If the DELAYED STATUS signal goes to a logic HIGH level within the window (time T18-T14) represented by block 1724, this verifies that the active interval ended at time T16, and interrupt path 1732 directs the logic to a block 1734. Block 1734 represents a delay by the amount of the stored preset from the reverse time counter, minus an increment 3ΔT. Thus, the delay represented by block 1734 delays from time T16 until "earlier" time T12. If the DELAYED ERROR signal goes logic HIGH during counting or delay in block 1734, this indicates that a collision occurred in the interval T8-T16, after the lagging edge of the own packet, and the own packet is therefore not penultimate. Interrupt path 1735 couples the logic to block 1728 in this event. The logic flows from block 1734 to block 1736 at time T12 just before the expected time at which the DELAYED ERROR signal will go HIGH if the own packet is penultimate. An observation window extending from time T12 to "earlier" time T8 is set in block 1736. The default condition from block 1736 directs the logic to block 1728. If the DELAYED ERROR signal goes logic HIGH within the window T12-T8 set by block 1736, interrupt path 1738 directs the logic to a block 1740, in which own packet 1790 is designated as being penultimate. Block 1740 is followed by block 1742 which provides a delay of 4 packet intervals if the current value of N is zero, and by N+3D if the current value of N is greater than zero, in accordance with the protocol as illustrated in FIGS. 14c and 14d. Thereafter, the logic flows by a path 1744 to block 1512 of FIG. 15d, which represents transmission of a retransmission packet. Thus, the arrangement of FIG. 16 together with the logic of FIGS. 15b and 17a provides resolution of the first, second, penultimate, and last packets involved in the collision, and schedules retransmission in an appropriate manner. If desired, the logic required to resolve a penultimate packet may be performed at high speed, to give an indication within less than one packet duration. Once LIFO memory 1612 is loaded, all the information necessary to make the determination has been received. LIFO 1620 may be unloaded at a clock rate higher than that at which it was loaded, and the logic flow of FIG. 17 may proceed at the highest practical rate. Minor modification of the logic of FIG. 15a is necessary for ternary control, to establish the presence of a fourth resolved packet; it is necessary only to establish that both the STATUS and ERROR signals are logic HIGH for a period in excess of one packet duration. It is believed that this modification is rendered obvious by the preceding discussion and examples.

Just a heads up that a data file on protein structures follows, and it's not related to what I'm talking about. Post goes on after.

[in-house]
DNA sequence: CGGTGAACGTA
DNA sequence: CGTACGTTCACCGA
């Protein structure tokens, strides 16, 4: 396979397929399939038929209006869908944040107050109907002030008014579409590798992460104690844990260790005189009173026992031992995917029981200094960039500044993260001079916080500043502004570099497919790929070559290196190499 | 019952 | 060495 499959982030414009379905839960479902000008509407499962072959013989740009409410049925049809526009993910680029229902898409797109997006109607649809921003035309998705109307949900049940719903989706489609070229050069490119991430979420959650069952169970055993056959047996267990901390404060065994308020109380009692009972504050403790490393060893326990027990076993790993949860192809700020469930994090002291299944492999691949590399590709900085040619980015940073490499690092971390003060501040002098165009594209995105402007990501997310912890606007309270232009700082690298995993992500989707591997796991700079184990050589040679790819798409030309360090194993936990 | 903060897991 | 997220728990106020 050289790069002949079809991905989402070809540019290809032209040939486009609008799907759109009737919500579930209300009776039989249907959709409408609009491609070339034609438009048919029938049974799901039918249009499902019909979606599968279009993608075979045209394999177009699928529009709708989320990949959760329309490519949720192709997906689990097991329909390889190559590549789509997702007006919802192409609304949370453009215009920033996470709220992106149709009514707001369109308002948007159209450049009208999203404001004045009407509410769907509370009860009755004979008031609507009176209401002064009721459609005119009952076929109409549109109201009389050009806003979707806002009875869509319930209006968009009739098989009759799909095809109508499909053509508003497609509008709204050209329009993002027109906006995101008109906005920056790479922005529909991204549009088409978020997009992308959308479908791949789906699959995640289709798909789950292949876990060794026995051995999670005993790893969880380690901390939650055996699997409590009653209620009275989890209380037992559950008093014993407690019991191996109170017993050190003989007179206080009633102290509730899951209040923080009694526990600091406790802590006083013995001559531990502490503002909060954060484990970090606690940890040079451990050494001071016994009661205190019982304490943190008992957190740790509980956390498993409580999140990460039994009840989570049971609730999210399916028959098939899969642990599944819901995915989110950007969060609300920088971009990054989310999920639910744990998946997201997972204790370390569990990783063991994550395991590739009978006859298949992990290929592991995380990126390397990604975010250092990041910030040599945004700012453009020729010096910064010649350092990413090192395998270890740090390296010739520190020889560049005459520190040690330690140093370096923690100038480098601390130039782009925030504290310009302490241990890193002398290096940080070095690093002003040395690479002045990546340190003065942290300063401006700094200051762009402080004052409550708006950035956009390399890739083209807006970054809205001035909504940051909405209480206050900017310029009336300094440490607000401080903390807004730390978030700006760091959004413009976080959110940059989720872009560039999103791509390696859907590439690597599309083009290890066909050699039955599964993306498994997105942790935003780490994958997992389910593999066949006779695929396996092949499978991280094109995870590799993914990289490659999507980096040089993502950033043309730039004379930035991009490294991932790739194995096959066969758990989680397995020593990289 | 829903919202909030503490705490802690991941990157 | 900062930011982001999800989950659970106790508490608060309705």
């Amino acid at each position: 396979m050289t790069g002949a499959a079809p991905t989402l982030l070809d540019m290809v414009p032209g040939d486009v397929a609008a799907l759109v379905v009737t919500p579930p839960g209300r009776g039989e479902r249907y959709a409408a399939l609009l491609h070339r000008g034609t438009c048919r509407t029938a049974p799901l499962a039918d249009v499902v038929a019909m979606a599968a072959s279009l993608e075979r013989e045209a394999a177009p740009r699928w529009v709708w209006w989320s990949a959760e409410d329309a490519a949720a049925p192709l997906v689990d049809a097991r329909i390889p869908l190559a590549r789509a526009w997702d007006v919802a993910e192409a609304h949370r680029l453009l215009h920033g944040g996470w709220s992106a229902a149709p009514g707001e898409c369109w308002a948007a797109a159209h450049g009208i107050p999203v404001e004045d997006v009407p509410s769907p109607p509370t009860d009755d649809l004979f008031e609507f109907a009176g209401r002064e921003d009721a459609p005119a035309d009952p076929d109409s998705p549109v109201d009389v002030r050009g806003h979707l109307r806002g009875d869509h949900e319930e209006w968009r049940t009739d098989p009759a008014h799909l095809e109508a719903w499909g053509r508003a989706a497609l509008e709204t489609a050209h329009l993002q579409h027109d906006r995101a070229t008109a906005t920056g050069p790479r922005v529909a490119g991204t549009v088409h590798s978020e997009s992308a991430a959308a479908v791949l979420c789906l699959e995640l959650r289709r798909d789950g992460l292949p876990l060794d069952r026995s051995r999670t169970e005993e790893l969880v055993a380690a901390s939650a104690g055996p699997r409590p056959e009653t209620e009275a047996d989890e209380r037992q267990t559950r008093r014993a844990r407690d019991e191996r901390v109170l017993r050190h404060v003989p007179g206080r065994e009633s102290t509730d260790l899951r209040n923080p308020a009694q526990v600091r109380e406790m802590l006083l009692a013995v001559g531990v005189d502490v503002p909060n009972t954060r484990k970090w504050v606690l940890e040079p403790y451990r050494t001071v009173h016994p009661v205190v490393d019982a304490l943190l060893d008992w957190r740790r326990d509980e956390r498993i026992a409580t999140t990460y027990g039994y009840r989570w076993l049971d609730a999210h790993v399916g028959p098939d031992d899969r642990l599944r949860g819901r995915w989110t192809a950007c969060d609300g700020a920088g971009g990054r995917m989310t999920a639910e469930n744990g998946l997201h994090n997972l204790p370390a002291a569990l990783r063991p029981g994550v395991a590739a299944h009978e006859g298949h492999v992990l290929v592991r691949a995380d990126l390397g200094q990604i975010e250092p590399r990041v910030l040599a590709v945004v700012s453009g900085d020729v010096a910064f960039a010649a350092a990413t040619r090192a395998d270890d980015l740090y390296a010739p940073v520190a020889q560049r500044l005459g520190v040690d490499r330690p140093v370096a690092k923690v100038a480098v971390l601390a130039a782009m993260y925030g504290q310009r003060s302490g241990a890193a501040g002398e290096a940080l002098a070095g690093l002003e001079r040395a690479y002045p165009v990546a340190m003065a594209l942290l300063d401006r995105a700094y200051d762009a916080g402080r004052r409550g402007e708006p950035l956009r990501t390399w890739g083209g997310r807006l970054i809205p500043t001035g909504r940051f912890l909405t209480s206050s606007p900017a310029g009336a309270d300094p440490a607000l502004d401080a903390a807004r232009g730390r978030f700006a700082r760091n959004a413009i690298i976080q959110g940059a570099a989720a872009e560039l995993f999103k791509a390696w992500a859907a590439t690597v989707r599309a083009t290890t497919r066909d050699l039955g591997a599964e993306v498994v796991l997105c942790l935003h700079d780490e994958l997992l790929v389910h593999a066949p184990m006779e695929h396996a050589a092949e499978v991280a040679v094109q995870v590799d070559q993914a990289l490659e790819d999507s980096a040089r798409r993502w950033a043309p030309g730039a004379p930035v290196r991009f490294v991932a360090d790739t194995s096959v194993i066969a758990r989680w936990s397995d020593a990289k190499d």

FIG. 18 plots throughput as a function of normalized offered traffic (λT) for binary systems which resolve first and last packets; modified ternary systems which resolve first, second and last packets; and ternary systems which resolve first, second, penultimate and last packets. Normalized offered traffic is the amount of asynchronous mode traffic offered to the system as a whole for transmission, relative to the amount of information which could be transmitted over the system if the system were used for continuous transmission and hence had no inefficiencies. Values of λT less than 1.0 represent less offered traffic than the system is capable of handling, and values greater than 1.0 represent offered data which exceeds the maximum capacity of the system.